I didn’t get to tell her about the horrific pregnancy and the disastrous near-death delivery — and how I’d come to understand that I had suffered so greatly because my decision to trust the Lord with my reproductive life was so consequential as to put me on Satan’s radar: the devil knew I was entirely serious about my walk with God — and he was shaking in his boots … thus his evil, malicious attack on me!!

I regretted that I didn’t get Hazelle close enough to Mary (fear of catching her flu bug — my health was already so fragile, I didn’t want to risk it) so that she could see what an absolutely perfect, precious, wonderful baby Hazelle had turned out to be. No doubt, the Lord had super special plans for Hazelle — plans which included inflicting serious damage on the kingdom of darkness — plans which would have been thwarted had I not read Mary Pride’s books and took her words to heart.

I had all these grand thoughts and extreme emotions all bottled up inside me — things which I had been “pondering in my heart” throughout the pregnancy and up to that moment had shared with no-one — but I had determined to pour it all out to Mary because I knew that she, of all people, would understand and share my joy and enthusiasm!!

But alas – I didn’t get to say even a 1/10 of what I wanted to say — and I’m sure that I didn’t make any impression on Mary Pride at all.

So now — she writes to me. For two months, I’ve let Mary’s email sit unanswered in my inbox.  Just thinking about it has been too triggering for me — so I’ve been waiting for strength and also for the perfect response to pop into my brain.  (LOL — I’m obviously still not free of my tendency toward wishful thinking.)

For me personally, this situation is comparable to Michael Pearl sending a letter to the Shatz or the Williams family 15 years after the fact and saying, “Why’s everybody picking on me?”

The consequences of Mary Pride’s influence have not been nearly so tragic for me (I do not regret my 4 youngest children who were conceived as a result of reading her book) — but it honestly makes me angry when these Quiverfull/patriarchy teachers and leaders are profiting from the sales of their materials — but when lives are messed up and kids are seriously injured and even killed — they’re not willing to own up to the responsibility that their influence warrants.

I do appreciate Mary’s strong condemnation of the twisted over-emphasis on father/daughter relationships which has become such a huge and disturbing part of the present-day patriarchy movement.  She’s still promoting “soft-patriarchy” in insisting that Dad is the “commanding officer” — but she definitely distances herself from the absolute subjugation of women that we find in Me? Obey Him? or Created To Be His Help Meet.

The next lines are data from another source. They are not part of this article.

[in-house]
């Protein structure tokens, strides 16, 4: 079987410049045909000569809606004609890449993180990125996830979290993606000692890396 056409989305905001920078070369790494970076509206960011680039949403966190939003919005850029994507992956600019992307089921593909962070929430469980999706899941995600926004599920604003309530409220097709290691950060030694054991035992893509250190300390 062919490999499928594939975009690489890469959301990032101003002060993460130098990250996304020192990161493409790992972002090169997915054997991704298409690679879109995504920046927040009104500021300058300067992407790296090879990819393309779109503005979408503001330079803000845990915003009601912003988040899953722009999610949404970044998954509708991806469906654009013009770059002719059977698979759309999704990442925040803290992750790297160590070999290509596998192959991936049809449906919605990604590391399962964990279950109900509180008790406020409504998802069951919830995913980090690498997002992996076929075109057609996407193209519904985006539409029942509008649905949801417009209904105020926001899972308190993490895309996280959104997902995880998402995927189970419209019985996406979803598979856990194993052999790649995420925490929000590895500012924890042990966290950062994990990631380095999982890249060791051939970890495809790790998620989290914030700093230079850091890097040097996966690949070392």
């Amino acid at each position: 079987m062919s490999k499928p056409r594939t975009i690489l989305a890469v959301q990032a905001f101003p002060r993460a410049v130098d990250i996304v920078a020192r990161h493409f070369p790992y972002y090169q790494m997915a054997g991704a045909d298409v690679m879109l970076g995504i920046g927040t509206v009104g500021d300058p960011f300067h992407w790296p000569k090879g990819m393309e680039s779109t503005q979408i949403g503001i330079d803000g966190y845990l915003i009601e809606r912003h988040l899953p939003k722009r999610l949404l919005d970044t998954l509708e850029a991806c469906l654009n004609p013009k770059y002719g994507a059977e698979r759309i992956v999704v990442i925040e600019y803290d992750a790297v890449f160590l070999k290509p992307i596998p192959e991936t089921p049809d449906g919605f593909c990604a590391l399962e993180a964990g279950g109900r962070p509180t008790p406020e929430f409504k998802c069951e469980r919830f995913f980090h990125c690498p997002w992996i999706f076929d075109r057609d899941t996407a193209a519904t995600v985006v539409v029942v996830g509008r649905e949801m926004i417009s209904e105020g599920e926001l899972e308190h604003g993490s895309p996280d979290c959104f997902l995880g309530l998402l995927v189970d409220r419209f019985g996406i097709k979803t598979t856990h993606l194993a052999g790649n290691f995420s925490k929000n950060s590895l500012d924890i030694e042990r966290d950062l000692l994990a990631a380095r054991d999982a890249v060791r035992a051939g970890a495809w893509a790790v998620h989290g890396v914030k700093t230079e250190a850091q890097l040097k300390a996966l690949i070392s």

It’s significant that the copies of The Way Home currently being sold on Amazon are from the 25th Anniversary edition — copyright 2010 by Home Life, Inc. (Pride’s publishing company) — Mary states that she made no revisions to the text — plus, she says, “Twenty-five years ago, my first book, The Way Home, was published. I could never have foreseen the impact it would have or the doors it would open … or how needed it still would be today.”

Here are just a few examples from members of No Longer Quivering of the impact on their lives which Mary Pride says she could never have foreseen:

I was pregnant with my first child when Anne, a Christian friend I very much admired, loaned me her well-thumbed copy of Mary Pride’s The Way Home. Anne had just had her fourth baby in as many years. Her offering the book was in response to my naively asking whether she planned to have more children and so close together. Little did I know I had just kicked Anne’s contraception hobby horse squarely in its sensitive parts.

Somewhat skeptically, I took The Way Home and began to read. Almost immediately I felt I was holding something potentially life changing in my hands. I finished it in one sitting. Reading The Way Home was for me like being struck by a bolt of lightning. I already loved Jesus more than my own life. Now here was someone explaining that submitting to my husband, trusting God to bring all the babies he wanted us to have, and educating those little blessings at home myself was what God really wanted of me as a woman who claimed to be one of his faithful followers. Mary Pride opened my eyes: if I wanted to please God and raise godly kids – and I surely did – the way was now crystal clear.

That book, and it’s sequel All the Way Home, transformed my life, my husband’s life and were the greatest influences on our parenting of our children at least in the early years.  They raised my understanding of obedience to God’s revealed will to a whole new level. They opened the door for me to accept the teachings of Nancy Campbell, Jonathan Lindvall, Michael and Debi Pearl, Doug Phillips, and others preaching messages about the inerrancy of Scripture, wifely submission, extreme sheltering, physical disciple for children, and the ‘right’ way to raise godly kids in a hostile and ungodly world.